When he was sacked, three faculty committees accused him of plagiarism, fabrication and other research misconduct.
Churchill has denied the allegations and called the investigation "a farce" and "a fraud".
Churchill's controversial view was written in an essay which compared some World Trade Center victims to Adolf Eichmann, the Holocaust organiser.
However, the university's leaders said his dismissal was because of other writing unrelated to his September 11 comments.
Ken McConnellogue, a university spokesman, said the school stood behind the regents' vote.
"We believe this is a matter of academic integrity for the university, so we will not be settling the lawsuit," he said.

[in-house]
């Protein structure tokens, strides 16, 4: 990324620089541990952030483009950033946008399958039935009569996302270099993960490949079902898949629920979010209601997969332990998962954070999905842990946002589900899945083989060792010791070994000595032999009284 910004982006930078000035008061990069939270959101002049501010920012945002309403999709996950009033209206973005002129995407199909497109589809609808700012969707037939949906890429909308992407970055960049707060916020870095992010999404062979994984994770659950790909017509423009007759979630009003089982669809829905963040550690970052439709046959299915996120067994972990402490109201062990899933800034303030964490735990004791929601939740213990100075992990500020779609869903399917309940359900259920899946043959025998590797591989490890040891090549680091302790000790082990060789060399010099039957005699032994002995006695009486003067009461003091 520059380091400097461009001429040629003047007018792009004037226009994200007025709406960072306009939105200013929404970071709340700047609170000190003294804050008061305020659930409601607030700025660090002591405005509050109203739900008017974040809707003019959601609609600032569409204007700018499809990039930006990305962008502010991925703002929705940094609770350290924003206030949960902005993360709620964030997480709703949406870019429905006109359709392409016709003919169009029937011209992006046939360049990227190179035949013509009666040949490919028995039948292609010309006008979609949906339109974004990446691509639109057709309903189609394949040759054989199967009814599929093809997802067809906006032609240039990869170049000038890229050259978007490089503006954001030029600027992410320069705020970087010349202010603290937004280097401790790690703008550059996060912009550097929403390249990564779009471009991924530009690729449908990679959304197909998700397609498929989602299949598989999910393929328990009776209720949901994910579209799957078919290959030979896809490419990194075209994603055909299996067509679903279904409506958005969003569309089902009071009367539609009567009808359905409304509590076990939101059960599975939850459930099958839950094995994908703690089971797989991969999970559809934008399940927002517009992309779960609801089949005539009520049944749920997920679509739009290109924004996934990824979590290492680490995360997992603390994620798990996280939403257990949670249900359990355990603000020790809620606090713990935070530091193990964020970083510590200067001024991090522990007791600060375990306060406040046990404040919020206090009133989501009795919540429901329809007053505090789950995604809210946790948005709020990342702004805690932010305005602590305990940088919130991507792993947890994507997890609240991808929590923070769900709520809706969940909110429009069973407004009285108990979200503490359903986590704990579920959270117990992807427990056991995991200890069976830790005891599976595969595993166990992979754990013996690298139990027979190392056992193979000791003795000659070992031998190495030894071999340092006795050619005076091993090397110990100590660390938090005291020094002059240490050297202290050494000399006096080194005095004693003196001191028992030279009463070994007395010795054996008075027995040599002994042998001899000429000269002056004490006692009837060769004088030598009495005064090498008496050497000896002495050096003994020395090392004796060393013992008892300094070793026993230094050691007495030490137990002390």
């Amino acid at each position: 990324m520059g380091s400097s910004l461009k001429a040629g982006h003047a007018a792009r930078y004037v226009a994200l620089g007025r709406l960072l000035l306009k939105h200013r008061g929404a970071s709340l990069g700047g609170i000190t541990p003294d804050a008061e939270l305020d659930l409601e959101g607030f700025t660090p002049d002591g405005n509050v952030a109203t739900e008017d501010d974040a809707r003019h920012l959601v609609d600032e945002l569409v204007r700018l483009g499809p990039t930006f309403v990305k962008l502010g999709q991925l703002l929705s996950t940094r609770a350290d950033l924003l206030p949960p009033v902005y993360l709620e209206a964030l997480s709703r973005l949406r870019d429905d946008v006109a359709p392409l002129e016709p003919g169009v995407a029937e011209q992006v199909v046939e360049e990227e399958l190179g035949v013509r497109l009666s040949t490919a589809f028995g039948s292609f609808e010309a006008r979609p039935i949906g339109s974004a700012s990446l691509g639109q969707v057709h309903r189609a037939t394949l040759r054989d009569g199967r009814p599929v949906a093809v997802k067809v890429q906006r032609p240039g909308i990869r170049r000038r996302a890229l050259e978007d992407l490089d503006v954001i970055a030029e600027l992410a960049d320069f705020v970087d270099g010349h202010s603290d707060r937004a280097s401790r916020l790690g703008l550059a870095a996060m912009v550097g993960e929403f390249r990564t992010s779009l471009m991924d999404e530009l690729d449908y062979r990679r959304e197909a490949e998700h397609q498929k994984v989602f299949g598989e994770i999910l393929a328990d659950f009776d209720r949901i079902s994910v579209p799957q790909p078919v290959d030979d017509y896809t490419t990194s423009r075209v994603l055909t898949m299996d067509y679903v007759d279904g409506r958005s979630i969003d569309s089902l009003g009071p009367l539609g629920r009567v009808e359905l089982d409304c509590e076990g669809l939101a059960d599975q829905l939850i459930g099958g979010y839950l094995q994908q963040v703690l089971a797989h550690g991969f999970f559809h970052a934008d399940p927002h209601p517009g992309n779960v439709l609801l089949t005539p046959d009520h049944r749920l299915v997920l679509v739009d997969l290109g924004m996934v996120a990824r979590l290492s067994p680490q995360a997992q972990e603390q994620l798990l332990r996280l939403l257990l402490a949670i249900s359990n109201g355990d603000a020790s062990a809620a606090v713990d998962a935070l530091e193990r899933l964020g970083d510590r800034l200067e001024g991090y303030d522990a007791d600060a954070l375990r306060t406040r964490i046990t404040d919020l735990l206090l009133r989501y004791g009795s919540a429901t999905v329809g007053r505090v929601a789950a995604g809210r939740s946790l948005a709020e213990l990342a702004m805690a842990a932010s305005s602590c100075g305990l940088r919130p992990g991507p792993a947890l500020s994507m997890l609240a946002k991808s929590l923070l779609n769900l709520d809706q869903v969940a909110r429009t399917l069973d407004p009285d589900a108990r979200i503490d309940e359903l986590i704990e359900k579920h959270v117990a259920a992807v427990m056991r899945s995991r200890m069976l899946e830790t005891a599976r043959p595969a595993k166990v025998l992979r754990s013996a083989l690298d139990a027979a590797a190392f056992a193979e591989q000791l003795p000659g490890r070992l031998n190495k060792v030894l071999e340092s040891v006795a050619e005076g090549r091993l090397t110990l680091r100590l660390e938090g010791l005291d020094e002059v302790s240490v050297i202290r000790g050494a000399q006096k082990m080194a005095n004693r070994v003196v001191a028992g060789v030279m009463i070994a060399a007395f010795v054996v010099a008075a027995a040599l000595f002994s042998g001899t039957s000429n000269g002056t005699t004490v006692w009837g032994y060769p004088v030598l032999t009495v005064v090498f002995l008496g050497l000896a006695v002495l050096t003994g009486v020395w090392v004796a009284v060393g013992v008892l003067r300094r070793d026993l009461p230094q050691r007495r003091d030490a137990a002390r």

David Lane, Churchill's lawyer, said earlier that reinstatement was "definitely on the table" if Churchill wins his case.
The suit claims that both the academic investigation and the decision to fire Churchill were retaliation. It also says Churchill's right to due process under the US and state constitutions was violated and accuses the university of breach of contract.
The essay that thrust Churchill into the national spotlight was titled Some People Push Back: On the Justice of Roosting Chickens.
The essay and a follow-up book argued that the September 11, 2001, attacks were a response to a long history of US abuses.